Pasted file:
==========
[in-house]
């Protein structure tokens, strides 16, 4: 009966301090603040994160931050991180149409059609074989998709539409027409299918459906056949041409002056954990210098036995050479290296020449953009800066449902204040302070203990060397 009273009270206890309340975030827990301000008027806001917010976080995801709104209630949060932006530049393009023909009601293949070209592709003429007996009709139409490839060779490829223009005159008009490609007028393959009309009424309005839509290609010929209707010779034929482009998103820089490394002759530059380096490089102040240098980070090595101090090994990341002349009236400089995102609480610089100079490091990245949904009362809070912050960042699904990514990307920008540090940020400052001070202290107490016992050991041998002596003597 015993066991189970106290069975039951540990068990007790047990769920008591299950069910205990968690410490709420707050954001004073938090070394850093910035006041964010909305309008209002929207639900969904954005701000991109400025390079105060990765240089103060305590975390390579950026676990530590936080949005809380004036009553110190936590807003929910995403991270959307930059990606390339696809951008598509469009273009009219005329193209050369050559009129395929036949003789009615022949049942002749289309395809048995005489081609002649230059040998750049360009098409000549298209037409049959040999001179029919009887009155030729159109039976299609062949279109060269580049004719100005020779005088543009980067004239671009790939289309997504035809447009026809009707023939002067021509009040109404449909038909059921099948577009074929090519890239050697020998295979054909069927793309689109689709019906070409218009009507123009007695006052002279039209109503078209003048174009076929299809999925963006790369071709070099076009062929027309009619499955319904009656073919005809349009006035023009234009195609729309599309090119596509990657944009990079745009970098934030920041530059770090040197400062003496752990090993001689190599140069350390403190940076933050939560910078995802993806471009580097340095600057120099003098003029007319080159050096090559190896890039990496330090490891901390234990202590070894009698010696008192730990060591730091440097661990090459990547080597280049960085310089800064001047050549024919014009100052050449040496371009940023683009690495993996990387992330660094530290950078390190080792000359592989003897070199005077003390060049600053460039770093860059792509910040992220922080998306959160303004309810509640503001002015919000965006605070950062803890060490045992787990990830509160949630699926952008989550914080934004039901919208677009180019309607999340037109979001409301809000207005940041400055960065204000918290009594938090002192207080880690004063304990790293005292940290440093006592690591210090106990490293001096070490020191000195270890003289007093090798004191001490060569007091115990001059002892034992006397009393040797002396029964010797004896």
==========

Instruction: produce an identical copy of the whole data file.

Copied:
[in-house]
């Protein structure tokens, strides 16, 4: 009966301090603040994160931050991180149409059609074989998709539409027409299918459906056949041409002056954990210098036995050479290296020449953009800066449902204040302070203990060397 009273009270206890309340975030827990301000008027806001917010976080995801709104209630949060932006530049393009023909009601293949070209592709003429007996009709139409490839060779490829223009005159008009490609007028393959009309009424309005839509290609010929209707010779034929482009998103820089490394002759530059380096490089102040240098980070090595101090090994990341002349009236400089995102609480610089100079490091990245949904009362809070912050960042699904990514990307920008540090940020400052001070202290107490016992050991041998002596003597 015993066991189970106290069975039951540990068990007790047990769920008591299950069910205990968690410490709420707050954001004073938090070394850093910035006041964010909305309008209002929207639900969904954005701000991109400025390079105060990765240089103060305590975390390579950026676990530590936080949005809380004036009553110190936590807003929910995403991270959307930059990606390339696809951008598509469009273009009219005329193209050369050559009129395929036949003789009615022949049942002749289309395809048995005489081609002649230059040998750049360009098409000549298209037409049959040999001179029919009887009155030729159109039976299609062949279109060269580049004719100005020779005088543009980067004239671009790939289309997504035809447009026809009707023939002067021509009040109404449909038909059921099948577009074929090519890239050697020998295979054909069927793309689109689709019906070409218009009507123009007695006052002279039209109503078209003048174009076929299809999925963006790369071709070099076009062929027309009619499955319904009656073919005809349009006035023009234009195609729309599309090119596509990657944009990079745009970098934030920041530059770090040197400062003496752990090993001689190599140069350390403190940076933050939560910078995802993806471009580097340095600057120099003098003029007319080159050096090559190896890039990496330090490891901390234990202590070894009698010696008192730990060591730091440097661990090459990547080597280049960085310089800064001047050549024919014009100052050449040496371009940023683009690495993996990387992330660094530290950078390190080792000359592989003897070199005077003390060049600053460039770093860059792509910040992220922080998306959160303004309810509640503001002015919000965006605070950062803890060490045992787990990830509160949630699926952008989550914080934004039901919208677009180019309607999340037109979001409301809000207005940041400055960065204000918290009594938090002192207080880690004063304990790293005292940290440093006592690591210090106990490293001096070490020191000195270890003289007093090798004191001490060569007091115990001059002892034992006397009393040797002396029964010797004896």